Emerentia Esterhuyse, the social worker who has to try and keep me (sort of) sane. You didn’t realise what a big job you took on when you took it on! Thank you for helping me struggle through cancer issues but also belief issues. Thank you for being there when I need you.

I am sure I’ve left a number of people out. Sorry. I didn’t realise what a big team we have around us and I’ve gone blank now. I’ve never been much good with names anyway and I don’t have faces with me! Send me a comment and then I’ll add you! 🙂

Dear God, thank you for these people You have sent over our path. Bless them.

The Lord spoke

I grew up in a conventional Protestant home.  We attended a tradional Protestant church (Dutch Reformed) and looked with a beady eye at the charismatic churches when they started to become popular in the ’80s.  Wouter grew up in the Reformed Church, which is even more tradional than the Dutch Reformed. 

Through the years we have become more liberal and now Wouter and I consider ourselves to be quite forward-thinking Christians.  That being said we have never been in the thick of things, telling people about our faith, experiencing God talking to us and sharing religious opinions.  Many of our friends and family have in recent years become closer to God and while we listened politely when they shared their personal experience of the Lord we never felt the same intense oneness with God.

And then the Lord decided that it was time for change.

During the last two months we have come so much closer to the Lord.  It hasn’t always been willingly – sometimes we were kicking and screaming but thank God, He never gave up on us.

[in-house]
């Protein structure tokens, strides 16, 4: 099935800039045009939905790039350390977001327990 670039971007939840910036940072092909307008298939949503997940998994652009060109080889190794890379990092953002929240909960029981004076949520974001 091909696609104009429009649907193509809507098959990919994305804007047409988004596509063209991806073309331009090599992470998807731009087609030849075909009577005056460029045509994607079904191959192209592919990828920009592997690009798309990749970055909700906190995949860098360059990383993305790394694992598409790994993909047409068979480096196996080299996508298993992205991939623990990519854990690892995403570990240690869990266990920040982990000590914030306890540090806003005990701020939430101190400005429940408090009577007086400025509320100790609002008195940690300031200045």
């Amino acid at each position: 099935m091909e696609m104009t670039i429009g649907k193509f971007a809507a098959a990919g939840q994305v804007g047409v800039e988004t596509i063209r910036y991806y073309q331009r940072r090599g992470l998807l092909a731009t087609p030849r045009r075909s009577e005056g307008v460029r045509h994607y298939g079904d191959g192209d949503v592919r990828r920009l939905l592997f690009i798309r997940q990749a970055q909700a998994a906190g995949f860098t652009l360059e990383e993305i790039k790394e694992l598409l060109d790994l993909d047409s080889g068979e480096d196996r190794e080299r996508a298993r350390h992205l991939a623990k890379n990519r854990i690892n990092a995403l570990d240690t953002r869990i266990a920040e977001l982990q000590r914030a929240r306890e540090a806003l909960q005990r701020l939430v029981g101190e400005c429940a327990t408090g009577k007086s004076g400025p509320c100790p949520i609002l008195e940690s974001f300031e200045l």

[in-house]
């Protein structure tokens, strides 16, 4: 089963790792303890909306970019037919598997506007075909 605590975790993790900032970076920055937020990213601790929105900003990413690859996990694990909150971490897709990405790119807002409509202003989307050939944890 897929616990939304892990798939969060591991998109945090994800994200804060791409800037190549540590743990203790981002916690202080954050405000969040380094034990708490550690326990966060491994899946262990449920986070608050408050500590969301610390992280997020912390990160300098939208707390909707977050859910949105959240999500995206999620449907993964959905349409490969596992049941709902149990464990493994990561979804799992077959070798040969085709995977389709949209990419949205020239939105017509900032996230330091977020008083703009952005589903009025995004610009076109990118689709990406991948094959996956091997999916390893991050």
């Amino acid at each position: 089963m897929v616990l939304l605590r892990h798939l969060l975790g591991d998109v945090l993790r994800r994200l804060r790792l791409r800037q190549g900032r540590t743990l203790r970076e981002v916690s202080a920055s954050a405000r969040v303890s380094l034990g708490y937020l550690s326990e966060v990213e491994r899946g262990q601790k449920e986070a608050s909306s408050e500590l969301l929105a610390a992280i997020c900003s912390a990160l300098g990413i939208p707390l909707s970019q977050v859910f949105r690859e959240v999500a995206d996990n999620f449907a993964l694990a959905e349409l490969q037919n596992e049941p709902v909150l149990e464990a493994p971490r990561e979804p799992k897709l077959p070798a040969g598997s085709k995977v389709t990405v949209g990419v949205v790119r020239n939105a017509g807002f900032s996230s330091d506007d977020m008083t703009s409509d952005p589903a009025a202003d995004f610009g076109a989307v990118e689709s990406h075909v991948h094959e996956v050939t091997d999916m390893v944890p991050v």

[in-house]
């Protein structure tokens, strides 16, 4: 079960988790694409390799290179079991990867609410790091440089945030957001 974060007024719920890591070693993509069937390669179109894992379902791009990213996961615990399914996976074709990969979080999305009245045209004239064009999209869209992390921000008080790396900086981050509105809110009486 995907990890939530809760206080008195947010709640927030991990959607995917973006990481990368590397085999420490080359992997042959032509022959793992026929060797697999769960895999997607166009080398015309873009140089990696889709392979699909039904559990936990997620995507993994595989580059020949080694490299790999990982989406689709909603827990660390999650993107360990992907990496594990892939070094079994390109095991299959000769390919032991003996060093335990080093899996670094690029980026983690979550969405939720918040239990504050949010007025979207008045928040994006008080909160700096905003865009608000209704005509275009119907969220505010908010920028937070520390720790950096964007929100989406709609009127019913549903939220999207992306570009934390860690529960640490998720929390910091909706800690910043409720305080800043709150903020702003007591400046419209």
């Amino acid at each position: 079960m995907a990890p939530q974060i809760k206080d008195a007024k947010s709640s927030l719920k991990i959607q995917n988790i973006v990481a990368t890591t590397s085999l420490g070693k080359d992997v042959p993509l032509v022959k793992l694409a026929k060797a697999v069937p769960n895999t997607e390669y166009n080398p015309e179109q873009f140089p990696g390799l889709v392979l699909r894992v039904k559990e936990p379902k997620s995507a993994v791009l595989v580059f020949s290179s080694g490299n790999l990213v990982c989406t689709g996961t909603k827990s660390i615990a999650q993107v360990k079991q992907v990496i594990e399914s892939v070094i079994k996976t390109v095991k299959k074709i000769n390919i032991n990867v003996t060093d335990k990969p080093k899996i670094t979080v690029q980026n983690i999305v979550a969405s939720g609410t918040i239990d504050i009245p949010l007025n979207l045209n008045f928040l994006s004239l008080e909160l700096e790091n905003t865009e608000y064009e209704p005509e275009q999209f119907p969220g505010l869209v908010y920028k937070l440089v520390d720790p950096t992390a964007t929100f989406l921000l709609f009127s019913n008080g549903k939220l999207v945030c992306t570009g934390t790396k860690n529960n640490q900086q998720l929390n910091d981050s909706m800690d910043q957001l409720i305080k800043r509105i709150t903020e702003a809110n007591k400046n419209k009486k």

What gets to me the most is how clearly I can hear the Lord speaking to me now.  Has His voice always been there and I just didn’t pay attention? 

A couple of days ago I mentioned in a post that Woutertjie doesn’t get tired like he used to.  I didn’t realise it until I typed it.  But it didn’t really cheer me up.  I thought about it and decided that the tumour shrunk (we know that – the doctors can feel it) and isn’t pressing against his lungs and that is why he feels better.  But I knew that it wasn’t the truth.  The tumour never interfered that much with his breathing.

Last night, after writing the “woe is me” post I dragged my tired self off to bed.  I think I was asleep before I hit the mattress.  Suddenly I woke up, wide awake and I just knew that Boeta’s heart is clear of cancer.  That is the reason why he doesn’t get tired.  Way back when, the doctors said that he would be tired because his one heart chamber was more than halfway filled with the tumour, impeding the flow of blood. I have no doubt now that the scans (the week of 17 March) will show that Boeta’s heart is clear of the cancer and that surgery can go ahead the following week.  Thank You for the message, Father.

We had supper with friends tonight.  What a blessed event!  This was exactly what we needed both physically and spiritually.  On our way home the Lord again spoke to me.  I had to tell them to stop worrying about their inexplicable infertility problems.  Their daughter is 5 years old and was, for various reasons, a miracle baby.  Since then they have been unable to have more children.  So there I was, in my own mind the most unlikely person to be given such a task, with the message that they should stand back and leave God in charge.  Please pray with me that our Father will hear their plea and grant them more children.

I never thought I would turn out to be someone brave enough to discuss God at any opportunity.  And here I am doing just that.  Actually I should be in bed already but I felt compelled to write this first.  Maybe there is someone out there who needs to read this now.

May we all stop rushing and become more like Samuel.  Speak Lord, Your servant is listening.